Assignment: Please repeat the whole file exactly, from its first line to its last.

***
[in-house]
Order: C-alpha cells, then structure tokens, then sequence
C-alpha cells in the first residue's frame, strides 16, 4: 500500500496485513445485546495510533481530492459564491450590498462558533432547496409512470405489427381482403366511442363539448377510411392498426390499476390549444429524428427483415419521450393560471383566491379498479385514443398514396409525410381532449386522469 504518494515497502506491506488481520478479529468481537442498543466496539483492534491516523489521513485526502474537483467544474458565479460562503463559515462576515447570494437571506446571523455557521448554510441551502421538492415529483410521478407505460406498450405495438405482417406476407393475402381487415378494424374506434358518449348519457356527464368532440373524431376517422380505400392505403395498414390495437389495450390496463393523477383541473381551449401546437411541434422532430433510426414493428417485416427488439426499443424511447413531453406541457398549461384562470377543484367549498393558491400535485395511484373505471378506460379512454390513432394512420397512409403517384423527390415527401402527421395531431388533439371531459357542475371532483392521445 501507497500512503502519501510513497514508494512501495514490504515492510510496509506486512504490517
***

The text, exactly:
[in-house]
Order: C-alpha cells, then structure tokens, then sequence
C-alpha cells in the first residue's frame, strides 16, 4: 500500500496485513445485546495510533481530492459564491450590498462558533432547496409512470405489427381482403366511442363539448377510411392498426390499476390549444429524428427483415419521450393560471383566491379498479385514443398514396409525410381532449386522469 504518494515497502506491506488481520478479529468481537442498543466496539483492534491516523489521513485526502474537483467544474458565479460562503463559515462576515447570494437571506446571523455557521448554510441551502421538492415529483410521478407505460406498450405495438405482417406476407393475402381487415378494424374506434358518449348519457356527464368532440373524431376517422380505400392505403395498414390495437389495450390496463393523477383541473381551449401546437411541434422532430433510426414493428417485416427488439426499443424511447413531453406541457398549461384562470377543484367549498393558491400535485395511484373505471378506460379512454390513432394512420397512409403517384423527390415527401402527421395531431388533439371531459357542475371532483392521445 501507497500512503502519501510513497514508494512501495514490504515492510510496509506486512504490517